Had a wee trip to Robin Hood’s Bay and Whitby for a seascape and long exposure photoshoot. Having left home at 2:30AM all bleary eyed to get to the location on time I was rewarded with possibly the best sunrise of the year so far.
Working like an excited child setting up my gear, while keeping one eye on the quickly developing light, the tiredness was soon forgotten. After a brief pause at the cliff top view-point we quickly headed down the winding street to the village sea front. From there I embarked on a most memorable photographic session.
I was one member of a small group of photographers who has signed up for a days tuition by Doug Chinnery. A professional photographer who enjoys passing on his wealth of knowledge and who I thoroughly recommend to anyone who wishes to improve their photography.
Ever mindful of the other photographers, we were all using wide angled lenses, we endeavoured to find worthy compositions to make the most of the stunning light that was developing at a rapid pace. The location provided a wealth of compositional opportunities from rock and rock pools to sand ripples and outflowing streams. The sun eventually broke the horizon and I almost found myself fixated by it instead of taking images. Quickly coming to my senses I rattles off quite a few shots of various compositions and hopefully making the most of them. I was also using my newly acquired Lee filters.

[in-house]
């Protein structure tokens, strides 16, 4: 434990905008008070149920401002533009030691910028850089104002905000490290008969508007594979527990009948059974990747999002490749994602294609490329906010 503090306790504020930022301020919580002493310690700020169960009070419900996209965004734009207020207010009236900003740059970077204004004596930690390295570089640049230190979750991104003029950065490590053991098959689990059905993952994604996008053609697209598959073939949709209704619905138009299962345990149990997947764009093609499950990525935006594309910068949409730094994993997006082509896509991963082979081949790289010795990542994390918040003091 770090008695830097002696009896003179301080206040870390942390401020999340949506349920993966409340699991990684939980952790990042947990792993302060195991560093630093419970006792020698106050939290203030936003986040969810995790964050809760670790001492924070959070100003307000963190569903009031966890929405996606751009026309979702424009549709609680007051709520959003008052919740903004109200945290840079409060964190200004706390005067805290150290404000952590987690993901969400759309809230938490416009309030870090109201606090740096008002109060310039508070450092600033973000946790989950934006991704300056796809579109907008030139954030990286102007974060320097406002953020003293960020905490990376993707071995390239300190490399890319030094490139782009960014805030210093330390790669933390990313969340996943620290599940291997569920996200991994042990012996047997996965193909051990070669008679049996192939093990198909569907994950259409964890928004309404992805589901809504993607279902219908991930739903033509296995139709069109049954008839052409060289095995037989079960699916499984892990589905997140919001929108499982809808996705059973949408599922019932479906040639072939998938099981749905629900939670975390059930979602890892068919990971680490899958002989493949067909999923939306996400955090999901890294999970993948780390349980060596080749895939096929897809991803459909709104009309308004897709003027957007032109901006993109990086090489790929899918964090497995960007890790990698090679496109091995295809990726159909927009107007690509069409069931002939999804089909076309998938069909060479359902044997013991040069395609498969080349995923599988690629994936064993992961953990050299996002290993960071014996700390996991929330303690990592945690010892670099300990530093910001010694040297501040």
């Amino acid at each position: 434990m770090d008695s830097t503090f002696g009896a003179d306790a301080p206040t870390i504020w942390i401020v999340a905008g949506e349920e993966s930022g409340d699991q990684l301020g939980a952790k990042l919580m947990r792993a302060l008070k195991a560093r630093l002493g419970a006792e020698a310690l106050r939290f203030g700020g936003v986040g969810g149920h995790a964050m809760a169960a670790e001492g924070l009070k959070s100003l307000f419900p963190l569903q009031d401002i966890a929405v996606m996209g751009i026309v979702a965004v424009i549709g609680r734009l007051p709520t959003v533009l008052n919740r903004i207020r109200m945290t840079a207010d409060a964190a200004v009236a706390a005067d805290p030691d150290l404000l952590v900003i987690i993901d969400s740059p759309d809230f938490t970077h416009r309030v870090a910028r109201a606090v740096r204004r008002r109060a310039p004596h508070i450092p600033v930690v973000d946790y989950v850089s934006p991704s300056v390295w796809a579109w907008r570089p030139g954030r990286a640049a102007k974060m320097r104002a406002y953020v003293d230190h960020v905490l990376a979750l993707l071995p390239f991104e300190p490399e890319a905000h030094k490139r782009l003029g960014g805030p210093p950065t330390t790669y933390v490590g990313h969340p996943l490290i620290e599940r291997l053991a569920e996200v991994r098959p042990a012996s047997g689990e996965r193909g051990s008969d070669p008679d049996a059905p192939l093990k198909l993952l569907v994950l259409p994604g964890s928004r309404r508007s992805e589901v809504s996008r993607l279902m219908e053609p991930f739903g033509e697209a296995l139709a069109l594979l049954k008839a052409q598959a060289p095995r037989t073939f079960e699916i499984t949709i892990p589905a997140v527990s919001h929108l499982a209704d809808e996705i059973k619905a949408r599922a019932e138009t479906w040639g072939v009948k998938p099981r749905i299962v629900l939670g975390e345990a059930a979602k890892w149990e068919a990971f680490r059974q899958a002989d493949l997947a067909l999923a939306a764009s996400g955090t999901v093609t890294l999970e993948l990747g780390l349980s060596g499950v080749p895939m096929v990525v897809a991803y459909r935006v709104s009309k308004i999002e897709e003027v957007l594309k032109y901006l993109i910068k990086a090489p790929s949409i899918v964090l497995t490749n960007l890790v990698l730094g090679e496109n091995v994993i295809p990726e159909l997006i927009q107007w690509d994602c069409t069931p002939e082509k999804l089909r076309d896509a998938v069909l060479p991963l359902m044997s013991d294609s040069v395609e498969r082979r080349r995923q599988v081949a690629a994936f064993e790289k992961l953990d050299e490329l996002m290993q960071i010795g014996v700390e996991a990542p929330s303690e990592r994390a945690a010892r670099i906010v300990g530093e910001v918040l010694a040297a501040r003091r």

In the past I have had issues with my focusing and getting sharp shots but Doug introduced his method of using the live view facility to focus. I tried this method myself and found it most rewarding and very reliable so will utilise it as a matter of course in the future.
The sun rose so quick that it all seemed over too soon, so, I turned my attention to other areas and managed to get some interesting abstract shots of the rippled beach before heading back up through the small fishing village. This also offered the opportunity get some detail/abstract shots, an area which I have found difficult in the past but Doug offered further guidance.
After a hearty breakfast, included in the workshop fee, and a few cups of coffee we were given a brief tutorial on importing and post processing Raw images in Lightroom and Photoshop, an area which I learned a great deal, and found out I was wasting much valuable drive space by exporting images unnecessarily.
It was then off to Whitby, a change of location and a change of tactic. Doug gave a thorough and in-depth tutorial on long exposure images. Although in-depth he explained things in a manner that was within the grasp of us all. He then introduced a piece of kit called the ‘Big Stopper’ a Lee 10 stop filter. A fantastic bit of kit that opened my eyes to a whole new dimension of photography. I never thought it was possible to make exposures of 100 seconds + in bright midday sunlight but the proof is in the images below.
Being totally exhausted and having learned so much we wrapped up the day with another coffee and in my case a cream scone and headed home with memory cards full to capacity.
If you get the chance, book yourself on to one of Doug’s workshops, he caters for all levels and he may transform your photography, the only problem is that you have to spend money on new kit afterwards. In my case a ‘Big Stopper’.